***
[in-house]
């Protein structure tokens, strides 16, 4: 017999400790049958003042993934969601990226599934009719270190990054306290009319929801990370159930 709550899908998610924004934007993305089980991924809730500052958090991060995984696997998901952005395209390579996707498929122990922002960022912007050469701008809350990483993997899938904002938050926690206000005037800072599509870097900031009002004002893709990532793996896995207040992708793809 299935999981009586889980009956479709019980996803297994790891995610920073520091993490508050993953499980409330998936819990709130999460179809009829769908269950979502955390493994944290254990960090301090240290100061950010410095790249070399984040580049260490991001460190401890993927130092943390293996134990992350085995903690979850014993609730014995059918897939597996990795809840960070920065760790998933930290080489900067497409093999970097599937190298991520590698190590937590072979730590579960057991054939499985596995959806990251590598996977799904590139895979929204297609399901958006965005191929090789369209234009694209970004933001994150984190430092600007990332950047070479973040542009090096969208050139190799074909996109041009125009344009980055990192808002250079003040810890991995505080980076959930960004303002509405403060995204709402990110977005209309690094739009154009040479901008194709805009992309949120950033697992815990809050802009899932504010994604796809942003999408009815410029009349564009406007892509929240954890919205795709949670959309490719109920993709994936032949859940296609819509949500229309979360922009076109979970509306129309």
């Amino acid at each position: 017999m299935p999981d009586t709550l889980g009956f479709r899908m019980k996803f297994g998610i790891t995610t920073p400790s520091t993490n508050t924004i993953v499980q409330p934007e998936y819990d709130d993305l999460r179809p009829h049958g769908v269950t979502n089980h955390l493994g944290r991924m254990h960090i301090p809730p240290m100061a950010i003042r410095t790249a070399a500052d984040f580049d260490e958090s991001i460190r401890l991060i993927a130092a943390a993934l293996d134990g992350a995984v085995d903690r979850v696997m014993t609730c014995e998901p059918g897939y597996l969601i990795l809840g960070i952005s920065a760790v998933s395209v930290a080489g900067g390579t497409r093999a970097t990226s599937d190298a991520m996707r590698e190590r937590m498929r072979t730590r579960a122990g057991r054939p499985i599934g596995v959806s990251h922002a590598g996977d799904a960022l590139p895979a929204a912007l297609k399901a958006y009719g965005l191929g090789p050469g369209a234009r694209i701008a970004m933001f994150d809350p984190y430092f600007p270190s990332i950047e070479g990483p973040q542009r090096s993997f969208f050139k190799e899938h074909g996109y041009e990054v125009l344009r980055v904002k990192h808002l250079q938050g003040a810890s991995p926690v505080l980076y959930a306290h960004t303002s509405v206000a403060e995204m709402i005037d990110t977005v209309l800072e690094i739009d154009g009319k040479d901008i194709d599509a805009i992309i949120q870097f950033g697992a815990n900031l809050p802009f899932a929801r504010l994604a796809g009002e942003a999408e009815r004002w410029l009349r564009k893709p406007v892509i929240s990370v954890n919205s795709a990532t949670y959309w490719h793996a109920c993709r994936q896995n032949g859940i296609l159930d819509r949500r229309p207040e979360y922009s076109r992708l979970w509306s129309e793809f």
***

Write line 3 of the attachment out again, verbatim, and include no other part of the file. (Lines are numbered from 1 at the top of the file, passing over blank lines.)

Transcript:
């Amino acid at each position: 017999m299935p999981d009586t709550l889980g009956f479709r899908m019980k996803f297994g998610i790891t995610t920073p400790s520091t993490n508050t924004i993953v499980q409330p934007e998936y819990d709130d993305l999460r179809p009829h049958g769908v269950t979502n089980h955390l493994g944290r991924m254990h960090i301090p809730p240290m100061a950010i003042r410095t790249a070399a500052d984040f580049d260490e958090s991001i460190r401890l991060i993927a130092a943390a993934l293996d134990g992350a995984v085995d903690r979850v696997m014993t609730c014995e998901p059918g897939y597996l969601i990795l809840g960070i952005s920065a760790v998933s395209v930290a080489g900067g390579t497409r093999a970097t990226s599937d190298a991520m996707r590698e190590r937590m498929r072979t730590r579960a122990g057991r054939p499985i599934g596995v959806s990251h922002a590598g996977d799904a960022l590139p895979a929204a912007l297609k399901a958006y009719g965005l191929g090789p050469g369209a234009r694209i701008a970004m933001f994150d809350p984190y430092f600007p270190s990332i950047e070479g990483p973040q542009r090096s993997f969208f050139k190799e899938h074909g996109y041009e990054v125009l344009r980055v904002k990192h808002l250079q938050g003040a810890s991995p926690v505080l980076y959930a306290h960004t303002s509405v206000a403060e995204m709402i005037d990110t977005v209309l800072e690094i739009d154009g009319k040479d901008i194709d599509a805009i992309i949120q870097f950033g697992a815990n900031l809050p802009f899932a929801r504010l994604a796809g009002e942003a999408e009815r004002w410029l009349r564009k893709p406007v892509i929240s990370v954890n919205s795709a990532t949670y959309w490719h793996a109920c993709r994936q896995n032949g859940i296609l159930d819509r949500r229309p207040e979360y922009s076109r992708l979970w509306s129309e793809f």